In “Love And Other Drugs” (set around the year 1996), Jake Gyllenhaal plays Jamie Randall, an electronics employee turned pharmaceutical representative. Jamie’s strongest asset is that he has the ability to sell anything to anyone due to his friendly attitude and convincing zealousness. In laments terms, he can charm the pants off of nearly anyone. In a way, that is the reason why he is fired from his electronics job.
Jamie’s goal is to help an underdog pharmaceutical company Pfizer rise to prominence, with occasional (more like downright seldom) words of encouragement from his supervisor Bruce Winston (Oliver Platt). Now I am no doctor, but do unknown drug companies actually have the money to finance a massive display show to unveil their new product? The whole event makes me think back to Stark Expo in “Iron Man 2.” Just a thought.
Anyhoo, Pfizer sees a possible breakthrough with their revolutionary new product called Viagra (keep in mind that this is the mid-90s). However, it is difficult for anybody to get the business to take off when larger rival drug companies are clouding doctor’s visions. Despite Jamie’s unrelentingly amiable and proactive approach to pitching the company’s products, local hospitals refuse to be swayed by him. It is not until Jamie pairs up with Dr. Knight (Hank Azaria) one day that the corporation begins to gain any sort of credibility.
Amidst all these dealings, Jamie forms a sexual relationship with the attractive 26-year old Maggie Murdock (Anne Hathaway). The way these two meet I will not reveal; I will let the trailers and promotional ads do it for me. Despite having a stage one variant of Parkinson’s disease that she battles with, she is quite a lively and carefree spirit. Jamie falls hard in like/love with her, but she refuses to get involved romantically with him simply because (as far as I can tell) she does not want anything to end in heartbreak. Strictly a sexual relationship.
For the first half, this material actually works very well. Gyllenhaal and Hathaway both have surprisingly great chemistry and give great performances. Something in the way that they smile or the manner in which they deliver a line makes you instantly like their characters. Gyllenhaal plays a totally confident person who has everything down to a formula, including his ways to entice women. Hathaway’s character, on the other hand, sees through his nice-guy formula. “You have beautiful eyes,” says Jamie out of left field in one scene. Maggie gives him an incredulous look and replies, “That’s the best you got?” She then goes on to infer his motives as to why he puts on this act. She has the blueprint to his formula.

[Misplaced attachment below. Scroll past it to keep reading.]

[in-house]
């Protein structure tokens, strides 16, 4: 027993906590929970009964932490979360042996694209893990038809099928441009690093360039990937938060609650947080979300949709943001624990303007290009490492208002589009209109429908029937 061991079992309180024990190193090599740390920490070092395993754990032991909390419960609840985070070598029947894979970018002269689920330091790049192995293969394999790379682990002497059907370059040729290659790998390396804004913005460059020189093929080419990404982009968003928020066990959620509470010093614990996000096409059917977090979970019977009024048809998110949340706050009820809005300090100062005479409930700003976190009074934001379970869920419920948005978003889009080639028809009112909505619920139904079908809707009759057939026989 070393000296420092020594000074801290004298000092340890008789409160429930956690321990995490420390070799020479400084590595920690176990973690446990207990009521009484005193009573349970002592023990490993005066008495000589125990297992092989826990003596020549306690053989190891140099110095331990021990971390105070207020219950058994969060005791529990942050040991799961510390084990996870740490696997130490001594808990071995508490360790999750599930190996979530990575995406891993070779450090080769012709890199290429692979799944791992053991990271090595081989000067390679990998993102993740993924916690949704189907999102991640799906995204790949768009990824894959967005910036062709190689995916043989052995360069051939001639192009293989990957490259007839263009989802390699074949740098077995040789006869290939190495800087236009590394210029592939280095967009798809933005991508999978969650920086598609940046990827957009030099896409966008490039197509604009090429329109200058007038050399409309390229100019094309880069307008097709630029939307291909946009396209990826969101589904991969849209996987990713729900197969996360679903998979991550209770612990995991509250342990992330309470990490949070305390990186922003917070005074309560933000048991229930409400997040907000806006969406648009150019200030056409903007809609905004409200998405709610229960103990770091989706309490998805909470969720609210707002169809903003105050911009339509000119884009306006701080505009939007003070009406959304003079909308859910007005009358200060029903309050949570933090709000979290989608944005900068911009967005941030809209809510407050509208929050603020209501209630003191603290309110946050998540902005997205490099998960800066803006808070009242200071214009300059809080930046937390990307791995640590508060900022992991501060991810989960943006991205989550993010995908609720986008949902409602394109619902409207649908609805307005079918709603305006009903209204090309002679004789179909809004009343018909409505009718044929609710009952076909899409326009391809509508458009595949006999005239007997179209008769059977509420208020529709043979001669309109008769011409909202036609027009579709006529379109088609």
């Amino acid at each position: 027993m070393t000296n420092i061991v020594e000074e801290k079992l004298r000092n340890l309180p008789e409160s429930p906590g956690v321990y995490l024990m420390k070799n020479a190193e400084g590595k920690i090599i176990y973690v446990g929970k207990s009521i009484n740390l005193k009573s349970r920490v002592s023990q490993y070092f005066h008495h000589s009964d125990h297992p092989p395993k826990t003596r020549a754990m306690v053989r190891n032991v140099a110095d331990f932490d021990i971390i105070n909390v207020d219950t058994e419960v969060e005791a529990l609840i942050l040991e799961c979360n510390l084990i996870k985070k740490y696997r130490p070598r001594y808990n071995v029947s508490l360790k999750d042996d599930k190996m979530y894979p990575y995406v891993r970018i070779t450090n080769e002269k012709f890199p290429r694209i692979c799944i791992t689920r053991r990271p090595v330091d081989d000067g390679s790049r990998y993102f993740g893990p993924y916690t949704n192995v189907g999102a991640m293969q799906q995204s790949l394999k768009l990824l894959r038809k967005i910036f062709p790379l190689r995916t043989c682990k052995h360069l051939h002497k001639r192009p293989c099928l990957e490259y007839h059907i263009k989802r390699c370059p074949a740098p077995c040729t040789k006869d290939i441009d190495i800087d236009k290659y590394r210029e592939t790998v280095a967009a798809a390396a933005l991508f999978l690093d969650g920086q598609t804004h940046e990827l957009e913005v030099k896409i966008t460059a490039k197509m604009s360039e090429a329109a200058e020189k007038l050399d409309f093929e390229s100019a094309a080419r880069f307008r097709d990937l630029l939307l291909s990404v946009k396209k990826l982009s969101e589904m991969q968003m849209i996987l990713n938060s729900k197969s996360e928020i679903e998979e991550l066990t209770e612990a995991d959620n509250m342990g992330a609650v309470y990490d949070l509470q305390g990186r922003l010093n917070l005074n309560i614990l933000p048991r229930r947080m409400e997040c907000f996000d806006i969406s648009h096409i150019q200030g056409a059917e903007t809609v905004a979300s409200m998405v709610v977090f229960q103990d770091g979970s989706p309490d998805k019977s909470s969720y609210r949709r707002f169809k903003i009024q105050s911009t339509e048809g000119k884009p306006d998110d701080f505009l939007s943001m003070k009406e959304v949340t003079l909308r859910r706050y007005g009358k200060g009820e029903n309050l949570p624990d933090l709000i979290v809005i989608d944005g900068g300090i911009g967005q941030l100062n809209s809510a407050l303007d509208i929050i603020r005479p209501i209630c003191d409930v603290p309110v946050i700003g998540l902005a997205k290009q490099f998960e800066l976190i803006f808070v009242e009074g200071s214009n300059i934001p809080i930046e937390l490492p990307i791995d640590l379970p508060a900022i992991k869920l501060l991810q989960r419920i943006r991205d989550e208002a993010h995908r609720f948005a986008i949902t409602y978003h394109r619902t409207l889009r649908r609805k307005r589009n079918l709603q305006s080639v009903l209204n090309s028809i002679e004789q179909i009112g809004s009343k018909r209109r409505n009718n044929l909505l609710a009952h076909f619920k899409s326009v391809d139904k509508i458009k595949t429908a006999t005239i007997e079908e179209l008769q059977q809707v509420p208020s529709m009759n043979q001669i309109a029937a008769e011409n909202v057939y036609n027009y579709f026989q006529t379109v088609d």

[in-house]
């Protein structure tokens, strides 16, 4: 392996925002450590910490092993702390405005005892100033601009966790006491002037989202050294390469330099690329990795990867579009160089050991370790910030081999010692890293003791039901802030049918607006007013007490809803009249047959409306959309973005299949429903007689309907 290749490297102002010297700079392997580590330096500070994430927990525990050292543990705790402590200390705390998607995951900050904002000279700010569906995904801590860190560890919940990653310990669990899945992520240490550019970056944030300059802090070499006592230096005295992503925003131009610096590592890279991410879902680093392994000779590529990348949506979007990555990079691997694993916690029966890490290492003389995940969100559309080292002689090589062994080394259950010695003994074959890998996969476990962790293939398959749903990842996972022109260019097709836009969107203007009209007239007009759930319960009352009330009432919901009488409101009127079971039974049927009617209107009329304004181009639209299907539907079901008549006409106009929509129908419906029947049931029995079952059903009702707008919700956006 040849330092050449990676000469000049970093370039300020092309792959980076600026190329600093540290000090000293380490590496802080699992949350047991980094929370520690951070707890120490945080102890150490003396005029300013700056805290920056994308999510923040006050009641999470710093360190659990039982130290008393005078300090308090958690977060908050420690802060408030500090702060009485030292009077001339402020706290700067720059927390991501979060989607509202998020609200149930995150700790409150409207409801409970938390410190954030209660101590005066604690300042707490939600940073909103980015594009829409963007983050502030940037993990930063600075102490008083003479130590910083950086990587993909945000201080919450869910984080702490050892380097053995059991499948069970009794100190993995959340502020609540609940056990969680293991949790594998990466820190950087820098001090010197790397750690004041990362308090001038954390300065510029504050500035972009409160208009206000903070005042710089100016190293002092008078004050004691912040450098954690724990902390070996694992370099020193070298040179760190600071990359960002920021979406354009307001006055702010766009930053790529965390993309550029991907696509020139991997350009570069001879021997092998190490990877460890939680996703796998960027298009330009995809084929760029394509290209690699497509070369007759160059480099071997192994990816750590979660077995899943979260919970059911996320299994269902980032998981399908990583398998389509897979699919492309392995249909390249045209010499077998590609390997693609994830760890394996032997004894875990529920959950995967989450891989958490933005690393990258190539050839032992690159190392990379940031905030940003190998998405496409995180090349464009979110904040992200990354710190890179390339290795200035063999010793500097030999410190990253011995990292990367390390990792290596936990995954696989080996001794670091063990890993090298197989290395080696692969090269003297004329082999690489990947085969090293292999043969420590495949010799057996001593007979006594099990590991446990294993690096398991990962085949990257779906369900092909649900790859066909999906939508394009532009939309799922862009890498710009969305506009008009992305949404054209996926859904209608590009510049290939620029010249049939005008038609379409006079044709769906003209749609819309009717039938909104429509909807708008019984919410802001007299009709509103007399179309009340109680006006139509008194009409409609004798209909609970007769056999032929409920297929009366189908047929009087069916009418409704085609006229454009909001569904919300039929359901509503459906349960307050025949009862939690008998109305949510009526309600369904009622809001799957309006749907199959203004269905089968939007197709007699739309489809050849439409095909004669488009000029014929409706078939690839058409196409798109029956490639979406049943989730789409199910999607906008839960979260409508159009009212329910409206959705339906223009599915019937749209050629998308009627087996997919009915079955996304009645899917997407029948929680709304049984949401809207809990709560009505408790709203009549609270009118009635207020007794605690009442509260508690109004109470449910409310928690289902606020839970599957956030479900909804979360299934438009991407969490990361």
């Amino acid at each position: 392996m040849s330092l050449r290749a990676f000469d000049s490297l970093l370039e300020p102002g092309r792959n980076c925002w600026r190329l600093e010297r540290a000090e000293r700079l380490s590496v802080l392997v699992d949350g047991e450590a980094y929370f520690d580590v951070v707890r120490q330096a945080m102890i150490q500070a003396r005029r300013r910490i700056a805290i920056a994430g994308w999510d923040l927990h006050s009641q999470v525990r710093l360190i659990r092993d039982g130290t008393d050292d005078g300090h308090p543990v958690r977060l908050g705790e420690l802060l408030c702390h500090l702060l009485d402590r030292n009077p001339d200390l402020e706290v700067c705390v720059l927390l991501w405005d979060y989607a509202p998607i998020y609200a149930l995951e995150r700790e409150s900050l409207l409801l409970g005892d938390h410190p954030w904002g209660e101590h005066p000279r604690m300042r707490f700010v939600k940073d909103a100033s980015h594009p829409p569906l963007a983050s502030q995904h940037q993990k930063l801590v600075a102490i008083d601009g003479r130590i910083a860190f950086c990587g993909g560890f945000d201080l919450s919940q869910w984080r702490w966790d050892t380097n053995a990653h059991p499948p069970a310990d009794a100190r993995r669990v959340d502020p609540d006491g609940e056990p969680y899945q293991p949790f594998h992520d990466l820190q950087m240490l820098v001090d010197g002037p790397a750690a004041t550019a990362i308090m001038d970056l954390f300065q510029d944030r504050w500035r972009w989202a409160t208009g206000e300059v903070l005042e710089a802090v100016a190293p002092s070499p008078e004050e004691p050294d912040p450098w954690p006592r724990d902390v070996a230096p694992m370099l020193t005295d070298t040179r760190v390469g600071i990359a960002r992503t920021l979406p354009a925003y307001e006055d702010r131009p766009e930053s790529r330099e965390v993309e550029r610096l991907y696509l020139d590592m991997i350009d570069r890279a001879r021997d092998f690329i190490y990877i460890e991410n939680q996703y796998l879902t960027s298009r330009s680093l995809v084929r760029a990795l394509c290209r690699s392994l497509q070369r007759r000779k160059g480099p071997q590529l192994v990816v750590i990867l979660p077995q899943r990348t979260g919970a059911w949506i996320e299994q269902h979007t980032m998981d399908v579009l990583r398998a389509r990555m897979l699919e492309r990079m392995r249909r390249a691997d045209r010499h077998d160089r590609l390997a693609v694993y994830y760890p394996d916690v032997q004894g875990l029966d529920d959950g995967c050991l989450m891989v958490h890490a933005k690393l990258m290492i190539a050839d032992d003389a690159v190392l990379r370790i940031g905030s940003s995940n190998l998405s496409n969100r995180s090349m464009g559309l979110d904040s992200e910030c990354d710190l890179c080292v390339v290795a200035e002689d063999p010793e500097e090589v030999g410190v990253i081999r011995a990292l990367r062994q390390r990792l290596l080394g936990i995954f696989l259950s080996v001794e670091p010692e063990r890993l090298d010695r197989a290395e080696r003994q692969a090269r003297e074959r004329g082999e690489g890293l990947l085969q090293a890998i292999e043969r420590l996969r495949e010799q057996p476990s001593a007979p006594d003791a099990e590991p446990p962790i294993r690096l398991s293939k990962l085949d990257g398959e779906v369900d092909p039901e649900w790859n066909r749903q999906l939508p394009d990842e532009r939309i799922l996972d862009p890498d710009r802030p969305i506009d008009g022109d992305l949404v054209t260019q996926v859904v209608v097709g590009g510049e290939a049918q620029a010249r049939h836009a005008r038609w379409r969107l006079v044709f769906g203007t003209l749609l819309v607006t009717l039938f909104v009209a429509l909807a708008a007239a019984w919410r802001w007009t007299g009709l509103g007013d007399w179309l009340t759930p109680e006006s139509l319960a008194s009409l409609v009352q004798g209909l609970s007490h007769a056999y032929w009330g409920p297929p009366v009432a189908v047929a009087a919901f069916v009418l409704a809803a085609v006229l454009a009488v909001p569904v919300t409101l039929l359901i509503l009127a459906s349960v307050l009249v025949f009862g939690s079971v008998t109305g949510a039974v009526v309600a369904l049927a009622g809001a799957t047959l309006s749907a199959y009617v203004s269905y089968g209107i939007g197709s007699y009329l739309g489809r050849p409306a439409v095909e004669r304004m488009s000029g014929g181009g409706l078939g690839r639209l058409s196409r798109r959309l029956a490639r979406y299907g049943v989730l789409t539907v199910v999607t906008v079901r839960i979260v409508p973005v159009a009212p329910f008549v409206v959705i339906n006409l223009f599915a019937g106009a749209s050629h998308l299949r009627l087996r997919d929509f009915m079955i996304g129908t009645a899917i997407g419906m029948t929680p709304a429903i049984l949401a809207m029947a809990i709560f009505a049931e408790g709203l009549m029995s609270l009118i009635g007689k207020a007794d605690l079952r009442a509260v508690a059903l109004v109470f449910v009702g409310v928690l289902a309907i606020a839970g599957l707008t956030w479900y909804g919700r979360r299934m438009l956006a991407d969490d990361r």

The film is quite witty in this way it satirizes all the cliché romcom dialogues and tropes through Maggie. And Gyllenhall’s slimeball of a brother Josh (Josh Gad from “The Rocker”) brings a lot of screwball humor to the table. But more importantly, it takes a more mature and developed stance to the romantic comedy genre, which is ultimately on life support nowadays. Just for the first half, I would still say this is the best romcom I have seen this year.
However, it is approximately at the halfway mark that time really starts to take its toll. A big chunk of the movie seems to be missing the spark that made me initially like it. Jamie and Maggie’s relationship is left on hiatus for what I thought was way too long and is instead replaced by Pfizer’s standard success story. And what little time we do spend with the two leads mostly involves Maggie’s tussle with Parkinson’s. I would not be as critical of this side-story had the film presented an air where this type of melodrama would fit. What it comes down to is that the script falls into the typical romantic comedy pitfalls that oddly enough were being poked fun at in the earlier half of the film.
While I do only give the film a rating of two-and-a-half out of four, I give that rating with the utmost admiration. The two leads seem like real, appealing characters to follow, the acting from Gyllenhaal and Hathaway is sweet and persuasive and the screenplay upon first glance transcends most other romantic comedies in recent years. Yet I walked out just a little bit let down by the way things wrapped up. Let down that it could not sustain its high note for the entire duration. Let down that it came so astoundingly close to getting a thumbs-up from me.
VERDICT: 2.5 out of 4
BY SALTY THE BEAST / November 28th, 2010
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